Myanmar’s junta lost a tug of war over leadership of its U.N. mission in New York and the United States unveiled new sanctions targeting military conglomerates after the deaths of dozens of civilians protesting against last month’s coup.
With tussles over diplomatic loyalties overseas, pro-democracy activists held more demonstrations in Myanmar on Friday to oppose the Feb. 1 ouster of the elected government of Aung San Suu Kyi.
A big crowd marched peacefully through the second city of Mandalay chanting: “The stone age is over, we’re not scared because you threaten us.”
There was no immediate sign of a police effort to block them but in the main city of Yangon, police fired rubber bullets and stun grenades to disperse protesters who had been joined by about 100 doctors in white coats, witnesses said.
A crowd also gathered in the town of Pathein, to the west of Yangon, a witness said.
On Thursday, police broke up rallies with tear gas and gunfire in several cities but their crackdown was more restrained than on the previous day, when the United Nations said 38 people were killed in the bloodiest day of protests.
U.N. human rights chief Michelle Bachelet demanded the security forces halt what she called their “vicious crackdown on peaceful protesters.” Bachelet said more than 1,700 people had been arrested, including 29 journalists.
Singapore has been the most outspoken of Myanmar’s neighbours and its foreign minister, Vivian Balakrishnan, said on Friday it was a “national shame” for armed forces to use weapons against their people.
He called on Myanmar’s military to seek a peaceful solution but acknowledged external pressure would have only a limited impact on the situation.
A spokesman for the ruling military council did not answer telephone calls seeking comment.
A clash over who represents Myanmar at the United Nations in New York was averted – for now – after the junta’s replacement quit and the Myanmar U.N. mission confirmed that Ambassador Kyaw Moe Tun remained in the job.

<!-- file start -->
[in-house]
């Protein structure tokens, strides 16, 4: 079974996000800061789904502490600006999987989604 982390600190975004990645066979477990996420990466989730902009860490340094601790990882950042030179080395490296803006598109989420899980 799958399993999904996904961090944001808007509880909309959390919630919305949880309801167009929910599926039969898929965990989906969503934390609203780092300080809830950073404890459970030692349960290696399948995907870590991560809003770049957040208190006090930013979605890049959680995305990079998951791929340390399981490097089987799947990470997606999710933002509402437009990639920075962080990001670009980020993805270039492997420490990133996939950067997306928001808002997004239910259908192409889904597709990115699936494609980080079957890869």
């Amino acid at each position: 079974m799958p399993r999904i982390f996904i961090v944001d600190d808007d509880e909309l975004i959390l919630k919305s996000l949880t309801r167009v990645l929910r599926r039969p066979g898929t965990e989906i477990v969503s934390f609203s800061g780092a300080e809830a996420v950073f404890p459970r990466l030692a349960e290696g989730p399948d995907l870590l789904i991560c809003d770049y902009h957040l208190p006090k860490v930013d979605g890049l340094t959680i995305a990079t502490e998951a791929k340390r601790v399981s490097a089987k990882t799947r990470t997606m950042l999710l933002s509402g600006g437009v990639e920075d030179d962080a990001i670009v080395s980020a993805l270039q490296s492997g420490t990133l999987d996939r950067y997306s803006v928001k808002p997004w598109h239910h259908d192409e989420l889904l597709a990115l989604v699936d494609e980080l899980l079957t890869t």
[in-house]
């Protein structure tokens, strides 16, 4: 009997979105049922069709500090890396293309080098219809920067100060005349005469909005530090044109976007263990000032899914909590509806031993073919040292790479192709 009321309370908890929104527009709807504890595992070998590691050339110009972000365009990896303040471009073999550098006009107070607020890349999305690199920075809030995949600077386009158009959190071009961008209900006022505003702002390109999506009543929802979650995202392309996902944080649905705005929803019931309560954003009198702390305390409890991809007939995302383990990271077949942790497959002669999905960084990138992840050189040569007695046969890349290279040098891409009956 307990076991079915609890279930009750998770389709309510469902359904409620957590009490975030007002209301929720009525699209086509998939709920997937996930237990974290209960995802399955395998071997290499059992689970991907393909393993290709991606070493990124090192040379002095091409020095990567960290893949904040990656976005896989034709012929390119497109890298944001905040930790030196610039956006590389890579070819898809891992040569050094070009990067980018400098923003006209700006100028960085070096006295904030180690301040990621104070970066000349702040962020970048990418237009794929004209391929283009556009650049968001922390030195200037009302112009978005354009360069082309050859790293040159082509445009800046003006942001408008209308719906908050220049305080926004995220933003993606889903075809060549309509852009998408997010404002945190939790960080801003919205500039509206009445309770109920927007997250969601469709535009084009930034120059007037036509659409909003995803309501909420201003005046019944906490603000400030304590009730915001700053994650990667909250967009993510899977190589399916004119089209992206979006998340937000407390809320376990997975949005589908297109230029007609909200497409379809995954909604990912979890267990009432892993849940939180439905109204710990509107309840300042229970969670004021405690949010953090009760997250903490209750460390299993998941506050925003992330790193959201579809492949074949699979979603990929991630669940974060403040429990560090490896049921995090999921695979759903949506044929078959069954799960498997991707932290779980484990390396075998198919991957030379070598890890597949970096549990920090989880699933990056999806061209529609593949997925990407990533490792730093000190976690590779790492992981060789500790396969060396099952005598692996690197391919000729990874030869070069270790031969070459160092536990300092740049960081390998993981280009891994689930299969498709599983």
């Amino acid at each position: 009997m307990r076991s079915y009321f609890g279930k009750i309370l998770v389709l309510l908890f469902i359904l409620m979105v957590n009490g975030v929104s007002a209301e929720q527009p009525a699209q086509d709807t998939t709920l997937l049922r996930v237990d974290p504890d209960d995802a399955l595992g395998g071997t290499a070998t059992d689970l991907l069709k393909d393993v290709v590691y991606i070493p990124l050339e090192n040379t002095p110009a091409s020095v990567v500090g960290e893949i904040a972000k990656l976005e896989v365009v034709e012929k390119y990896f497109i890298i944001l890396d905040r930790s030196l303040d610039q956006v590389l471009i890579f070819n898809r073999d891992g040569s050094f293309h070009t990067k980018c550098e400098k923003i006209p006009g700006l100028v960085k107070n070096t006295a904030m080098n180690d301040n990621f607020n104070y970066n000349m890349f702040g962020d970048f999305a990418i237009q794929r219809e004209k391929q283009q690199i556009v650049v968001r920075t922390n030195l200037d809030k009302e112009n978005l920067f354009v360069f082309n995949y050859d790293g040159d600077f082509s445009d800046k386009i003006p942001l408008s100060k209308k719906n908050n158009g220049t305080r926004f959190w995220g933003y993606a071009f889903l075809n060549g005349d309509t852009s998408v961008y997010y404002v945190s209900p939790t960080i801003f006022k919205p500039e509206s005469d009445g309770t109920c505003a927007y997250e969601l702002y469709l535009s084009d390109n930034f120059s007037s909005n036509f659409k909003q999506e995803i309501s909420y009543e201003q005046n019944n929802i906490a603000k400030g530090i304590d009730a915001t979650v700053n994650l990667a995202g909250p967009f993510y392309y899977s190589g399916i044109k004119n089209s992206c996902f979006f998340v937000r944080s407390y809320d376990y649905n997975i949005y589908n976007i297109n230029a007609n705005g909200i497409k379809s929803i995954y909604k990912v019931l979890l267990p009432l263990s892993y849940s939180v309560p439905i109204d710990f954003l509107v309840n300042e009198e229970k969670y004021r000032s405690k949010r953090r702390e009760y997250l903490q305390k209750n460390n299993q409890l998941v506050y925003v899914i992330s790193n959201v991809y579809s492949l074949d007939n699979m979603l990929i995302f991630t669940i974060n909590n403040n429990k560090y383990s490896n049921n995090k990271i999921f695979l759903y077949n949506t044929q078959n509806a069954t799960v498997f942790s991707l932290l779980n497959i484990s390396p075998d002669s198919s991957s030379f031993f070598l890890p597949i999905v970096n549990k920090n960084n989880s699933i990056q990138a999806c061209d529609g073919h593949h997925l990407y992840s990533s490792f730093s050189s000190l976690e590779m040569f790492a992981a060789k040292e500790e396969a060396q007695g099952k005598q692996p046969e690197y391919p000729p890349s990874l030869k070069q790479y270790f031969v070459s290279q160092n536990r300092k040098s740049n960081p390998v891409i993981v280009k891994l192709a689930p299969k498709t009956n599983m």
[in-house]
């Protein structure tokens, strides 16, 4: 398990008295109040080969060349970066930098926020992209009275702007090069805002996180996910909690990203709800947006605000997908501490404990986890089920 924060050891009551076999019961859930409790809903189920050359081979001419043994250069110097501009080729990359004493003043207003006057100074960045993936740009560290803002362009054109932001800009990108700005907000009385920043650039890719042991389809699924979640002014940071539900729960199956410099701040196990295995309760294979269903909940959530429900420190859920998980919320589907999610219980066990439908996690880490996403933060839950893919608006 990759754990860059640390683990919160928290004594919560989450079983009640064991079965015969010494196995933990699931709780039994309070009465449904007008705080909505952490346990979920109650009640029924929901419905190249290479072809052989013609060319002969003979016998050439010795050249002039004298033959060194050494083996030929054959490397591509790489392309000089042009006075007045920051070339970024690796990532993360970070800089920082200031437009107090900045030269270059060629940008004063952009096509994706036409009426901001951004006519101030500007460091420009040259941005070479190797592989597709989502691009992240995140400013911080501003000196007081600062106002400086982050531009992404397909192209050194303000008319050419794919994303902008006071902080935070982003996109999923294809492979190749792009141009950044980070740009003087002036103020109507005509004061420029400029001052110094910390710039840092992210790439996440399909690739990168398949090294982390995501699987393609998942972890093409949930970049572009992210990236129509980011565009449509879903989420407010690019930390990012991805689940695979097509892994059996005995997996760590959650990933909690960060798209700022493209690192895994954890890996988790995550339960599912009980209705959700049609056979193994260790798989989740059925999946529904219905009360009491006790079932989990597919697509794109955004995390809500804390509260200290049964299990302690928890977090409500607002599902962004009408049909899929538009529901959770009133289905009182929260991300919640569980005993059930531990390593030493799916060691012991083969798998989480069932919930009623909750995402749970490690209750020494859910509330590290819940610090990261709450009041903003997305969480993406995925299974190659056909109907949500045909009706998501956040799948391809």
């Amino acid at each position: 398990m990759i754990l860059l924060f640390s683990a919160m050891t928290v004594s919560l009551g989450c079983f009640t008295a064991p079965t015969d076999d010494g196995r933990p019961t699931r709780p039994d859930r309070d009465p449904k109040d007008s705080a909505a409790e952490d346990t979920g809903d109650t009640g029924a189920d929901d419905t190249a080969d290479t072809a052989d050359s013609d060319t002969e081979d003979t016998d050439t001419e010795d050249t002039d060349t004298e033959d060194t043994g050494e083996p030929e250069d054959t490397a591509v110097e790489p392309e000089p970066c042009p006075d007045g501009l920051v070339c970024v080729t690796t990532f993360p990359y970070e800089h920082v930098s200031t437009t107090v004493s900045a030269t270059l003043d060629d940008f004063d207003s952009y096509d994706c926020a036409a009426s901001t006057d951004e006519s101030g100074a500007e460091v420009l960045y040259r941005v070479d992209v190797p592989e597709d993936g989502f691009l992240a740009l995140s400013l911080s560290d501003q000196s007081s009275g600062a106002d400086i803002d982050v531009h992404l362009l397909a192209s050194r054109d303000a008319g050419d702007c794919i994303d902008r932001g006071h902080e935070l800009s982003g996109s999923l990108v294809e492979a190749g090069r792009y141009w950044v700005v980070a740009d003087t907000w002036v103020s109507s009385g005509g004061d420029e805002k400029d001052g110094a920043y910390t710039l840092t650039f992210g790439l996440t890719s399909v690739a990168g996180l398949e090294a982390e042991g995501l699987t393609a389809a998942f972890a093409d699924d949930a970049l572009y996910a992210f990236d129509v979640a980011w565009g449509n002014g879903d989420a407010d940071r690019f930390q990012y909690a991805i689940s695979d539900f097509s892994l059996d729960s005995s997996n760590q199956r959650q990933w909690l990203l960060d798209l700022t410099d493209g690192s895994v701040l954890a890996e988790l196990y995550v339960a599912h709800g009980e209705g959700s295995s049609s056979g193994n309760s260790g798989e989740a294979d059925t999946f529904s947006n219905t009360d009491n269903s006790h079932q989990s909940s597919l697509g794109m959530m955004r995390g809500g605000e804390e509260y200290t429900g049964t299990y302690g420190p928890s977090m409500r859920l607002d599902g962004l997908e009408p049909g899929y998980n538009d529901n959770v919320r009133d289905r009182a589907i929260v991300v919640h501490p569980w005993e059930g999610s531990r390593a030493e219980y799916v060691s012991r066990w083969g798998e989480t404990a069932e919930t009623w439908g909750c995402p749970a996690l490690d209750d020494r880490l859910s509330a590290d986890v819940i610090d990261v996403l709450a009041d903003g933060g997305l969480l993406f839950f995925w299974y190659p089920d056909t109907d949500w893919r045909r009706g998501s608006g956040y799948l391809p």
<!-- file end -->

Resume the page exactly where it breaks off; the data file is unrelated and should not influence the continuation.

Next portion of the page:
The junta fired Kyaw Moe Tun on Saturday after he urged countries at the U.N. General Assembly to use “any means necessary” to reverse the coup.
In Washington, it was unclear whether Myanmar’s embassy was still representing the junta, after it issued a statement decrying the deaths of civilian protesters and called on authorities to “fully exercise utmost restraint”.
One diplomat in the embassy also resigned and at least three others said in posts on social media they were joining the civil disobedience movement of strikes against the military government.
At least 19 Myanmar police officers have crossed into India fearing persecution for disobeying orders, a senior Indian police official told Reuters on Thursday.
The U.N. human rights investigator on Myanmar, Thomas Andrews, urged the Security Council – which meets to discuss the situation on Friday – to impose a global arms embargo and targeted economic sanctions on the junta.
States should impose sanctions on the Myanmar Oil and Gas Enterprise, now controlled by the military and its largest source of revenue, he said in a report.
Myanmar activists are calling for the release of Suu Kyi, 75, who was detained on the morning of the coup, and recognition of her Nov. 8 election victory. They also reject the junta’s promise to hold new elections at an unspecified date.
Suu Kyi’s National League for Democracy (NLD) party won the election in a landslide but the military has refused to accept the result citing fraud. The election commission said the vote was fair.
Sources told Reuters that Myanmar’s military rulers attempted to move about $1 billion held at the Federal Reserve Bank of New York days after seizing power. U.S. officials froze those funds indefinitely, they said.
The U.S. Commerce Department designated trading curbs on Myanmar’s defence and interior ministries and two military conglomerates that control swathes of the economy, with interests ranging from beer to real estate.
But the measures are expected to have limited impact as the entities are not major importers.
“A bigger impact would be to go after the financial assets of the military leaders of the coup,” said William Reinsch, a former Commerce Department official.
The European Union suspended support for development projects to avoid providing financial assistance to the military.
In another sign of the military’s isolation, Alphabet Inc’s YouTube said it had removed five channels of military-run television networks on its platform. Last month, Facebook banned the military from using its Facebook and Instagram platforms.
Myanmar’s generals have long shrugged off outside pressure.The United States has told China, which has declined to condemn the coup, that it expects it to play a constructive role. China has said stability is a top priority in its strategic neighbour.